Baking with ancient grains: Amaranth Flour
baking with ancient grains:

Amaranth Flour

Amaranth flour is versatile, full of whole-grain nutrition, and enhances the flavor of many recipes. Naturally gluten-free, it contains all nine essential amino acids and lysine, a protein missing in most grains. Amaranth is a good source of iron, magnesium, and phosphorus.

  • Flavor: Earthy and peppery.
  • Texture effect: Tender in small amounts; dense in larger quantities.
  • Works best in: Pancakes and quick breads.
  • Gluten free: Yes.

Try amaranth flour in your kitchen.

How to incorporate amaranth flour into your baking

As with many ancient grains, amaranth flour is versatile enough to substitute into many standard recipes. To find the best combinations, our test kitchen bakers took five of our most popular recipes and replaced a portion of the all-purpose flour with amaranth flour. The results were delicious. Some recipes came alive with a half-and-half substitution: 50% amaranth, 50% all-purpose. Others worked best with amaranth at 25%. Here are our full findings for pancakes, scones, cinnamon bread, banana bread, and muffins. Learn more about the testing process on our blog

Amaranth in Pancakes

We really like the flavor of 50% amaranth and 50% all-purpose flour. The pancakes are fluffy and more tender than those made with all-purpose flour alone. If you're feeling adventurous, substitute up to 100% amaranth, though that amount yields a real punch of flavor.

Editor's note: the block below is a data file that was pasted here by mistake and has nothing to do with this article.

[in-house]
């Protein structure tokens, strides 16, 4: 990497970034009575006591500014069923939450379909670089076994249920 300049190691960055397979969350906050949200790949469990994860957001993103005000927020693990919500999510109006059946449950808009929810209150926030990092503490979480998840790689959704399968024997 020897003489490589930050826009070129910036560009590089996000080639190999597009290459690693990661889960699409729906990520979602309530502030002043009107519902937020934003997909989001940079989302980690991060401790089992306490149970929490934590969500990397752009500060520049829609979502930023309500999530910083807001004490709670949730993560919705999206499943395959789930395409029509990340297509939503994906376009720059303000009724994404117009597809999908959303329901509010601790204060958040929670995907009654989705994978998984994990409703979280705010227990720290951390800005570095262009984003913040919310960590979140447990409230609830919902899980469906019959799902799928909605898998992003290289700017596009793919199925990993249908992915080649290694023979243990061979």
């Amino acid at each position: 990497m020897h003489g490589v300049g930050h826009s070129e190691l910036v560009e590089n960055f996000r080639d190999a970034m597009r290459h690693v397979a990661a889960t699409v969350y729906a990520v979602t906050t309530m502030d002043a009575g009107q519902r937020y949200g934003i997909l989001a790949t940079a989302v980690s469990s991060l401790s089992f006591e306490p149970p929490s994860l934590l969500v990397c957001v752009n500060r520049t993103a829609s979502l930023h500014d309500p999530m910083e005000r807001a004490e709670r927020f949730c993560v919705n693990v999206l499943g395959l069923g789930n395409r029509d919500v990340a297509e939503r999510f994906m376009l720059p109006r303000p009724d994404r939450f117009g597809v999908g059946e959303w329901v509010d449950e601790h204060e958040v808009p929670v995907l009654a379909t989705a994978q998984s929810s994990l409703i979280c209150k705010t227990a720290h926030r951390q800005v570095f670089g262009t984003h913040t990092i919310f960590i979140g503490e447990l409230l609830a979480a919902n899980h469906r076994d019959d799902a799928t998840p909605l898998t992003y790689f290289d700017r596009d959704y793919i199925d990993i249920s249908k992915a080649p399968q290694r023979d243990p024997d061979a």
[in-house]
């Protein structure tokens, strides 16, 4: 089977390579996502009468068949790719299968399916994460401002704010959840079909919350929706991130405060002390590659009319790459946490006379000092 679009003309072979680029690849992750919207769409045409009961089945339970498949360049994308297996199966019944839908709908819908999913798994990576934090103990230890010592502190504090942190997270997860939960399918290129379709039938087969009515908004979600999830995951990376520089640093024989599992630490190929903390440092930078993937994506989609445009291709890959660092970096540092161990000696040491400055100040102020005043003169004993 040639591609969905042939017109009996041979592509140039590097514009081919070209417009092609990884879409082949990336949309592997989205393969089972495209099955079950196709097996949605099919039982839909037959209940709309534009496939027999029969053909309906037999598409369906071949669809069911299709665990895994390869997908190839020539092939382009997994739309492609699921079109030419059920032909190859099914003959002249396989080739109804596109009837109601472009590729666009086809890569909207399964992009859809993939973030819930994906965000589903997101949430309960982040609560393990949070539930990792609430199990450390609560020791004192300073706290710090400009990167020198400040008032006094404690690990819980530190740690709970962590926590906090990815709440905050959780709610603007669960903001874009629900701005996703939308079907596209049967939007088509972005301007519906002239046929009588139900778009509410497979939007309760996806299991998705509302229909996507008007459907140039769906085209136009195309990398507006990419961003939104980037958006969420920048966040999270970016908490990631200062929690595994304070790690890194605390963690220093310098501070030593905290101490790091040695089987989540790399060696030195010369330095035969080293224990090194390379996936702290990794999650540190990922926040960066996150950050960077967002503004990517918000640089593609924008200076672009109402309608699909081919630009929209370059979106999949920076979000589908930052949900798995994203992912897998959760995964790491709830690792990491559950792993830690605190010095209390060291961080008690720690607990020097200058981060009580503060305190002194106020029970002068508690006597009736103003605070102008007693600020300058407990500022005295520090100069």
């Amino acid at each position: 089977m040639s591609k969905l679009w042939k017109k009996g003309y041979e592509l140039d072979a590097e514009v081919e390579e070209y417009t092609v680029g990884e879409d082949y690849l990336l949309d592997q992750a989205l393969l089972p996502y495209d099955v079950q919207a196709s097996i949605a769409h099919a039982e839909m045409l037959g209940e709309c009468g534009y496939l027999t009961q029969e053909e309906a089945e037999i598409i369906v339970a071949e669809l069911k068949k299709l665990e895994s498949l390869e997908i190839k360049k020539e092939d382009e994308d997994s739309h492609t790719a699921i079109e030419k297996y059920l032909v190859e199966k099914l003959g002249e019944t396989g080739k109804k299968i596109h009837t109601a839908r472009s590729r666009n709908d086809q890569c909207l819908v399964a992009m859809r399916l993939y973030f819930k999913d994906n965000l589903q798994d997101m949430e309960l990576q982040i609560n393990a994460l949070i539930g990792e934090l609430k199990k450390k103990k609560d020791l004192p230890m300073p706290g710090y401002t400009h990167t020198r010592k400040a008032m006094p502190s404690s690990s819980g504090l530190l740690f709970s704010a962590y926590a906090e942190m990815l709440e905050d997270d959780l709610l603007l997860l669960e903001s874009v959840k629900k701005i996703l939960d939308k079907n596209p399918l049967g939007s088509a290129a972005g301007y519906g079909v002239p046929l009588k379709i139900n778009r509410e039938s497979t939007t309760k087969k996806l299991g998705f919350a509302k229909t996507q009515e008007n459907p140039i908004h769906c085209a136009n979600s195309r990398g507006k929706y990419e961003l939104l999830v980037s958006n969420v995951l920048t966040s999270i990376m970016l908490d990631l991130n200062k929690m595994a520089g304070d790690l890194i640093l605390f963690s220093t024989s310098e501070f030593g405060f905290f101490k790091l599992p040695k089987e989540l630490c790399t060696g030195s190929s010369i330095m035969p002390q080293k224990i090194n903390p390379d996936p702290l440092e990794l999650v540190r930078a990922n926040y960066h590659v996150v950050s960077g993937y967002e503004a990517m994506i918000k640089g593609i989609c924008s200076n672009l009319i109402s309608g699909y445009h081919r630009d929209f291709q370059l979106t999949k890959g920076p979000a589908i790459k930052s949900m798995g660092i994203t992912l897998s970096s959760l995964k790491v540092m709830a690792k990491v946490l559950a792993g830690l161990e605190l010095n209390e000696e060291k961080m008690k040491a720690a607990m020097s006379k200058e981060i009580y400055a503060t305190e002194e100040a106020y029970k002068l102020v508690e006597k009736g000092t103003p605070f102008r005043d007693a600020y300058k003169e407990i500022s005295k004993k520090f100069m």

We also liked: Spelt

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Amaranth in Scones

Substituting 25% yields a tender, crumbly texture in scones. The mild amaranth flavor adds some complexity without overwhelming other flavors. Substituting amaranth 100% yields a denser scone with a much grittier bite and a nutty, almost peanut butter-like flavor.

We also liked: Kamut

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Amaranth in Cinnamon Bread

Cinnamon bread demonstrates that amaranth inhibits breads' rise. A yeast loaf baked with 25% amaranth flour is acceptable, but loaves using 50% amaranth flour or more are incredibly dense and barely rise. If you're determined to make a yeast loaf that's more than half amaranth flour, add a little extra water and prepare for a heavy loaf.

We also liked: Kamut or Spelt

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Amaranth in Banana Bread

Banana bread baked with 50% amaranth flour keeps much of its rise, and offers an extra hint of flavor. Using 100% amaranth flour yields a very gummy, dense loaf.

We also liked: Barley

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Amaranth in Muffins

Substituting 25% amaranth flour creates muffins with nice, light texture and mild taste. Want more amaranth flavor? Substitute the full 100% for a real kick, but the muffins' texture will be quite dense and gummy.

We also liked: Spelt

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Choose your grain —